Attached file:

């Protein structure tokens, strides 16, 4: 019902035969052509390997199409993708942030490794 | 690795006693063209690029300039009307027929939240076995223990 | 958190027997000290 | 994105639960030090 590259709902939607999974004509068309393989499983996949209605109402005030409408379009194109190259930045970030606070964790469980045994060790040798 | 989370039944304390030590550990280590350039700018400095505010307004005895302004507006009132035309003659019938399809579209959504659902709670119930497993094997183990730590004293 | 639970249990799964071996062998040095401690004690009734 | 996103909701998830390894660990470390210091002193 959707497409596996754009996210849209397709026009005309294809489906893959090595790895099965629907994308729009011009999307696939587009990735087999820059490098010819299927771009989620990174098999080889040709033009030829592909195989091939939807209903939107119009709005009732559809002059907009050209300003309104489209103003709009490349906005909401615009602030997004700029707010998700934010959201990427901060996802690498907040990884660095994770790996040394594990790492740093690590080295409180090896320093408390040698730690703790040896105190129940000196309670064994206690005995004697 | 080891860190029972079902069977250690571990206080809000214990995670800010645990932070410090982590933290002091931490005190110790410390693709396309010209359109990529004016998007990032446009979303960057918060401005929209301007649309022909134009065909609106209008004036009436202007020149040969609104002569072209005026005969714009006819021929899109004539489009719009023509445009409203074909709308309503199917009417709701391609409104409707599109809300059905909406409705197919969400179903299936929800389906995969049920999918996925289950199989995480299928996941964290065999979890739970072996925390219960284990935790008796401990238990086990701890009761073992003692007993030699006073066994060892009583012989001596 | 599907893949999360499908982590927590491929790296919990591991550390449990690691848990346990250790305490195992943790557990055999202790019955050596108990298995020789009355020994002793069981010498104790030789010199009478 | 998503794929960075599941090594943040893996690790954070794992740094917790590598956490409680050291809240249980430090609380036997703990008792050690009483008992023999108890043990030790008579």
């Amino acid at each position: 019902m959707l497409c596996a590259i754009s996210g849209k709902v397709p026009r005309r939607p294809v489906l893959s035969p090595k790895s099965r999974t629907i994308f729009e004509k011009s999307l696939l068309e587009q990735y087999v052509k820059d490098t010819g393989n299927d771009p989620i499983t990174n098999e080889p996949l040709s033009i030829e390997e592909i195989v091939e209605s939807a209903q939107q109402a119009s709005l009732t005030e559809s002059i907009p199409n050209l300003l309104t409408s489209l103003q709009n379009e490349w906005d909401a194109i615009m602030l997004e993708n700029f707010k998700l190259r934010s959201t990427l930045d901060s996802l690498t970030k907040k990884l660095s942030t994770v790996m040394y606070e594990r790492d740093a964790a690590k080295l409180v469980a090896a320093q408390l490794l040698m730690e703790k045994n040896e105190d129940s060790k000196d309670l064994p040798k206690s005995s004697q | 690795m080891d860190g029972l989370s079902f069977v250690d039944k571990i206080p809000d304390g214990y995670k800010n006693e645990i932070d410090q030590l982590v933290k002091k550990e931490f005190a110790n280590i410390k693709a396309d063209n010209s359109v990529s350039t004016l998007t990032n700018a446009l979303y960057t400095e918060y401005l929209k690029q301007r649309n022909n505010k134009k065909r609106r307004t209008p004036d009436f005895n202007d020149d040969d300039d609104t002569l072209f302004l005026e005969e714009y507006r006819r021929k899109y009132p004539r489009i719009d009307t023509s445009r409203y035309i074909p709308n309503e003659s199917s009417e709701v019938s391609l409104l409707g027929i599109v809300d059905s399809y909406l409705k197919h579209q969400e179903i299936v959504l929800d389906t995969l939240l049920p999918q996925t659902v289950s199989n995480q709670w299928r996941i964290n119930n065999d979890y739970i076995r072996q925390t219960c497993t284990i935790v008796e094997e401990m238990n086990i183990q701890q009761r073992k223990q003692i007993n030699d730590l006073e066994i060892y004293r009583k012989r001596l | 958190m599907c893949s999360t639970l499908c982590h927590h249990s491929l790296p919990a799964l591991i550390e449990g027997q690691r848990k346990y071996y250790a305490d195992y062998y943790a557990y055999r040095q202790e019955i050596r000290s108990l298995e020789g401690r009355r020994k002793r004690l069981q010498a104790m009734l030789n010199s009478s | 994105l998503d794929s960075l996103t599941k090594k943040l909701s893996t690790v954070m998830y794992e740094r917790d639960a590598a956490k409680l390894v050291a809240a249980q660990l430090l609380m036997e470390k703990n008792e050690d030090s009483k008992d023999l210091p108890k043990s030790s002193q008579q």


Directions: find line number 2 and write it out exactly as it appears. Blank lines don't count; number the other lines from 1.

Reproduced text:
């Amino acid at each position: 019902m959707l497409c596996a590259i754009s996210g849209k709902v397709p026009r005309r939607p294809v489906l893959s035969p090595k790895s099965r999974t629907i994308f729009e004509k011009s999307l696939l068309e587009q990735y087999v052509k820059d490098t010819g393989n299927d771009p989620i499983t990174n098999e080889p996949l040709s033009i030829e390997e592909i195989v091939e209605s939807a209903q939107q109402a119009s709005l009732t005030e559809s002059i907009p199409n050209l300003l309104t409408s489209l103003q709009n379009e490349w906005d909401a194109i615009m602030l997004e993708n700029f707010k998700l190259r934010s959201t990427l930045d901060s996802l690498t970030k907040k990884l660095s942030t994770v790996m040394y606070e594990r790492d740093a964790a690590k080295l409180v469980a090896a320093q408390l490794l040698m730690e703790k045994n040896e105190d129940s060790k000196d309670l064994p040798k206690s005995s004697q | 690795m080891d860190g029972l989370s079902f069977v250690d039944k571990i206080p809000d304390g214990y995670k800010n006693e645990i932070d410090q030590l982590v933290k002091k550990e931490f005190a110790n280590i410390k693709a396309d063209n010209s359109v990529s350039t004016l998007t990032n700018a446009l979303y960057t400095e918060y401005l929209k690029q301007r649309n022909n505010k134009k065909r609106r307004t209008p004036d009436f005895n202007d020149d040969d300039d609104t002569l072209f302004l005026e005969e714009y507006r006819r021929k899109y009132p004539r489009i719009d009307t023509s445009r409203y035309i074909p709308n309503e003659s199917s009417e709701v019938s391609l409104l409707g027929i599109v809300d059905s399809y909406l409705k197919h579209q969400e179903i299936v959504l929800d389906t995969l939240l049920p999918q996925t659902v289950s199989n995480q709670w299928r996941i964290n119930n065999d979890y739970i076995r072996q925390t219960c497993t284990i935790v008796e094997e401990m238990n086990i183990q701890q009761r073992k223990q003692i007993n030699d730590l006073e066994i060892y004293r009583k012989r001596l | 958190m599907c893949s999360t639970l499908c982590h927590h249990s491929l790296p919990a799964l591991i550390e449990g027997q690691r848990k346990y071996y250790a305490d195992y062998y943790a557990y055999r040095q202790e019955i050596r000290s108990l298995e020789g401690r009355r020994k002793r004690l069981q010498a104790m009734l030789n010199s009478s | 994105l998503d794929s960075l996103t599941k090594k943040l909701s893996t690790v954070m998830y794992e740094r917790d639960a590598a956490k409680l390894v050291a809240a249980q660990l430090l609380m036997e470390k703990n008792e050690d030090s009483k008992d023999l210091p108890k043990s030790s002193q008579q």